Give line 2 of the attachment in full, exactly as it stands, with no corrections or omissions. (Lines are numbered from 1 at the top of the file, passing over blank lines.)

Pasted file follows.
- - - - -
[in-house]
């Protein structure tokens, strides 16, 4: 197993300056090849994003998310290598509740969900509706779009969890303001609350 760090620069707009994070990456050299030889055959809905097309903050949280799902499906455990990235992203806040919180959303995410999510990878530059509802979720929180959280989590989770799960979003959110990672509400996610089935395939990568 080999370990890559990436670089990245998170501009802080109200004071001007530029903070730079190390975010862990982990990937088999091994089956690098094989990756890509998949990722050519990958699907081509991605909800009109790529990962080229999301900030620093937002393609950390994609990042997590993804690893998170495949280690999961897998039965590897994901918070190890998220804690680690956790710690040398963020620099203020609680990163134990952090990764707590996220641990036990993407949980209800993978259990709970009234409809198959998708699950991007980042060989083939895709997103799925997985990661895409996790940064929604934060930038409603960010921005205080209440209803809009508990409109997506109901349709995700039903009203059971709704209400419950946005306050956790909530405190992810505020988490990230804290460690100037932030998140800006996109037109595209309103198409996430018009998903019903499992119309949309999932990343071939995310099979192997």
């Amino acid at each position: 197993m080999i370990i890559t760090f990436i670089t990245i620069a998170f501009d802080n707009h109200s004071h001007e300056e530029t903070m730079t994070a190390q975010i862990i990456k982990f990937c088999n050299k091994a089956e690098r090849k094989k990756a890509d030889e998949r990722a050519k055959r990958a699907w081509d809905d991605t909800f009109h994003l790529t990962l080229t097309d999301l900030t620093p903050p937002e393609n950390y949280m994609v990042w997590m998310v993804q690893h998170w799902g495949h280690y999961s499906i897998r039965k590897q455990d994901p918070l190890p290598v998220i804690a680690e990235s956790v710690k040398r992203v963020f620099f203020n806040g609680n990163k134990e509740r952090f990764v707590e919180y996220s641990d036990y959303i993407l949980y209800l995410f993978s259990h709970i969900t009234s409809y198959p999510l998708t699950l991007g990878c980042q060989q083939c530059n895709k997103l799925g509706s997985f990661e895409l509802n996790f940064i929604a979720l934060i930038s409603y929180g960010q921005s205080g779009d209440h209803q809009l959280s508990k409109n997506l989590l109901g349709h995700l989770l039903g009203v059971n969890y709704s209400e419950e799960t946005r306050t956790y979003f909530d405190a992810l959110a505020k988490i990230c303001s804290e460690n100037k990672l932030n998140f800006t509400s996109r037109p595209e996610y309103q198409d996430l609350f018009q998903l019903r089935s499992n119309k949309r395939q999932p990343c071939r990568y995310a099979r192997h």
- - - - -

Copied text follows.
């Protein structure tokens, strides 16, 4: 197993300056090849994003998310290598509740969900509706779009969890303001609350 760090620069707009994070990456050299030889055959809905097309903050949280799902499906455990990235992203806040919180959303995410999510990878530059509802979720929180959280989590989770799960979003959110990672509400996610089935395939990568 080999370990890559990436670089990245998170501009802080109200004071001007530029903070730079190390975010862990982990990937088999091994089956690098094989990756890509998949990722050519990958699907081509991605909800009109790529990962080229999301900030620093937002393609950390994609990042997590993804690893998170495949280690999961897998039965590897994901918070190890998220804690680690956790710690040398963020620099203020609680990163134990952090990764707590996220641990036990993407949980209800993978259990709970009234409809198959998708699950991007980042060989083939895709997103799925997985990661895409996790940064929604934060930038409603960010921005205080209440209803809009508990409109997506109901349709995700039903009203059971709704209400419950946005306050956790909530405190992810505020988490990230804290460690100037932030998140800006996109037109595209309103198409996430018009998903019903499992119309949309999932990343071939995310099979192997």